Show Me My Opponent, 2020-21: Florida (#2)

Florida defense

Almost universally good with little variance

Part of being a college basketball fan is having to remember that there’s a lot of outliers and extremes that happen pretty much every night. Expecting 18-to-22 year-olds to be consistent for four straight months is pretty hilarious, because you were 19 once and would happily take a night off studying to play Halo or something. College basketball teams are no different. Some nights they’re perfect; some nights they look awful. It simply is what it is when you choose to follow one of the highest-variance sports there is.

Which is a long way of saying that Florida’s ability to be consistently good (not even great) on defense is pretty remarkable. Torvik rates all of their last eight performances under 1 PPP after adjusting for opponent, and only one of their last 12 fixtures has gone above this 1 PPP mark (a 92-84 road win over a bad Georgia team). This isn’t to say that they haven’t actually given up 1+ PPP to opponents – six of the last nine have done so – but rather that these performances represent an above-average, good night.

Florida’s ability to pretty much never be truly wretched on D, save for the Georgia game and a horrid home performance against Kentucky, is honestly impressive. Their off-nights aren’t really destructive; had Florida not managed to shoot 35.7% from two across a pair of games against Alabama and Kentucky, they probably could’ve hung around to the very end in one or the other. Their worst performance over the last two months, the Georgia game, ended in victory. Aside from blocking a lot of shots at the rim, it’s not as if they do a lot of special stuff:

They’re just…fine, pretty much everywhere.

Struggling with fouls and with defensive rebounding

Still, there are some trouble spots that keep them from being excellent. Florida still has a similar issue as the last time they played Tennessee, in that opponents get a lot of attempts at the rim (over 41% on the year) and while Colin Castleton and Omar Payne are both good rim protectors, neither can be perfect. This has led Florida to rank 282nd in opponent Free Throw Rate, and their inability to stop fouling at times has single-handedly kept some opponents in games:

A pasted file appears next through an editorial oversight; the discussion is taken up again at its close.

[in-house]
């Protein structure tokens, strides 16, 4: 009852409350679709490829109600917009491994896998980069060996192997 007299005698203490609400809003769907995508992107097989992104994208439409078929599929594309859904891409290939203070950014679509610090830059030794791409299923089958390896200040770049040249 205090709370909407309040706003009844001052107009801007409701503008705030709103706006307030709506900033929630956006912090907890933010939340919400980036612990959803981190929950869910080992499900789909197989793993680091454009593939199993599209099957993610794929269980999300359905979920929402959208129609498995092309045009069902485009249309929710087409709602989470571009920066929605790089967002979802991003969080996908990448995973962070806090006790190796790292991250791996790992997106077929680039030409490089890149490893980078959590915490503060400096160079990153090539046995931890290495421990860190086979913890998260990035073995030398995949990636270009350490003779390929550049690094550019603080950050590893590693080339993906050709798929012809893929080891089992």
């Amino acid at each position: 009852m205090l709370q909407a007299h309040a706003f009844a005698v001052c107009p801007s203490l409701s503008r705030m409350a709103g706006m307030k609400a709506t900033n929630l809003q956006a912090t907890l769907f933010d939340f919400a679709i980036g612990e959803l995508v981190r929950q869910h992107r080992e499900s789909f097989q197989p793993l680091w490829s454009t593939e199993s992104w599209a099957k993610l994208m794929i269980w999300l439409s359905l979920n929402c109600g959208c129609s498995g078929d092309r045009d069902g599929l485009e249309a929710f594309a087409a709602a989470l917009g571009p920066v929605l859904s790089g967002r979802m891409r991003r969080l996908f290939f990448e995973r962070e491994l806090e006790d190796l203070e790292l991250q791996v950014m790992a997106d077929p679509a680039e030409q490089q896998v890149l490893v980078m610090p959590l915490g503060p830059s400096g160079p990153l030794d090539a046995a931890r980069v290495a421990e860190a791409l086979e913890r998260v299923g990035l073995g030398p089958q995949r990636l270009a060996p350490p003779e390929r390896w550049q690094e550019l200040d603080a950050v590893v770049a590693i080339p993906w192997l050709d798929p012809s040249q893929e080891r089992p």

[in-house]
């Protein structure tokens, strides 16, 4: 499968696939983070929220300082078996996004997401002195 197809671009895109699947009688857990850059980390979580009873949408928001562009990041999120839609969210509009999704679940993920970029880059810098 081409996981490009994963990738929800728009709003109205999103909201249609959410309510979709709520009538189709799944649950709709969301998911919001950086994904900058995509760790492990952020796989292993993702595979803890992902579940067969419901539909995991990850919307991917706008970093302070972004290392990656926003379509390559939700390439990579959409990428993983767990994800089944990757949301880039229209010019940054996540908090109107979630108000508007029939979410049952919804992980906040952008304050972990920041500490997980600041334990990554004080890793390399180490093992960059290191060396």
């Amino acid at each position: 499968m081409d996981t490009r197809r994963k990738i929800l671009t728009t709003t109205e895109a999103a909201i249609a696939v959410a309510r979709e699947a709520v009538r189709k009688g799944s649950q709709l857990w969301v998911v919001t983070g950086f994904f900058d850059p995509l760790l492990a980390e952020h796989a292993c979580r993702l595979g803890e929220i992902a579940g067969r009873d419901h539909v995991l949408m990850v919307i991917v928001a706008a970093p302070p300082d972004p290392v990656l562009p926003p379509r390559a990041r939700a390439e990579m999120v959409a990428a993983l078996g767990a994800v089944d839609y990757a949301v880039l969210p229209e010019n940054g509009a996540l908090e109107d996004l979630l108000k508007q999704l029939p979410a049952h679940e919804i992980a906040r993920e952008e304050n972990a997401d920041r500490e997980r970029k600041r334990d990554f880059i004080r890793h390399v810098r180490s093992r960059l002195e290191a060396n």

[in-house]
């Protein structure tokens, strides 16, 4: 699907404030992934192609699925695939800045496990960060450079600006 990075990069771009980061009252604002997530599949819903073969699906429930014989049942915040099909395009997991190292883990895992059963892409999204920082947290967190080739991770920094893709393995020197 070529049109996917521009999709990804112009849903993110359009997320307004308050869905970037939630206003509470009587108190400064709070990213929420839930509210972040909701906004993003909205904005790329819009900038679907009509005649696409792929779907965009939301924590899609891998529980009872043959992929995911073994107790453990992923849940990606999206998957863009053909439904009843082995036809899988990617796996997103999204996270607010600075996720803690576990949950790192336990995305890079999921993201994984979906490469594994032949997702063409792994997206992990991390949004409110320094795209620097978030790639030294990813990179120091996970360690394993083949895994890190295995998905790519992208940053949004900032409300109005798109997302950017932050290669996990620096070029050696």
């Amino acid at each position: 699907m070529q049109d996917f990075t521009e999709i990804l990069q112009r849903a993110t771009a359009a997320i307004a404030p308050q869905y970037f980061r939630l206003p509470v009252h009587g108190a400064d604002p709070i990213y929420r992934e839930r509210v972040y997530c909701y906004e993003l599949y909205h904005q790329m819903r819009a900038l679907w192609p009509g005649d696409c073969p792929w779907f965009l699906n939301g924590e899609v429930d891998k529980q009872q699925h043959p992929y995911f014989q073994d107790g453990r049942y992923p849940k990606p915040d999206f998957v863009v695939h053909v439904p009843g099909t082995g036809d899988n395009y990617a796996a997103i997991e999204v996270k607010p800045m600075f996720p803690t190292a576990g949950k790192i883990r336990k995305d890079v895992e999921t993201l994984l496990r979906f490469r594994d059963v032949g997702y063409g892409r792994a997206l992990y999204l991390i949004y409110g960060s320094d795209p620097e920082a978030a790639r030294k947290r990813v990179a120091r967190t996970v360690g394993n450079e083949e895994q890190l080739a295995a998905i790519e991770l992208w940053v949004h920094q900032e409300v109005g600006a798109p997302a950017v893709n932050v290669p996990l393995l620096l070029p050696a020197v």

Florida doesn’t seem to force a ton of mid-range jumpers to help alleviate this; only 25.5% of opponent shots are non-rim twos and Florida blocks those pretty well, too. Opponents feel like they can get to the rim and either get fouled or put up a good attempts against a Florida frontcourt that only has one true rim protector on the court at all times. Castleton and Payne are both very good, but they can get overworked quickly. Of all teams, South Carolina is probably the one to most effectively display this:

Along with that, Florida has had some surprisingly real troubles in protecting their own boards. Florida allows opponents to rebound 31.1% of their misses, which ranks 285th of 347 teams nationally. Seven of their last eight opponents have gotten to at least 30% in this metric, and even Tennessee got to 36.2% when they played in Gainesville in mid-January. I think this probably goes back to Florida only having one true rebounding big out there at all times, but the other issue is that for whatever reason, neither Castleton nor Payne are very good defensive rebounders. Offensive, yes, but they’ve been pushed around on the defensive side:

The other thing you can do well against Florida is force them to over-commit on ball screens, which you can use to kick out for an open shot or drive. Tennessee doesn’t really do this, but sometimes in life, you have to dream.

Lastly, I like ending on positives, so I’d like to say that Florida’s defense really has regained some of the edge it had in the first couple of seasons under Mike White. They’re back to forcing lots of turnovers (20.9% TO%, 66th-best) and have brought back a bit of a press defense. I’m not sure that it always works – despite forcing a good amount of turnovers, it only ranks in the 64th-percentile per Synergy – but it does provide the desired result a good amount of the time.

As much as I’d like to see it happen, this is probably not the game for Tennessee to have an offensive breakout. However, I think it’s also pretty likely that Tennessee is not nearly as bad offensively as they were last time out. They’ll probably end up somewhere between 0.98-1.1 PPP, just like six of Florida’s last eight opponents have. Nothing special, but it gets the job done.

NEXT PAGE: Please win. Also Tennessee is on the next page

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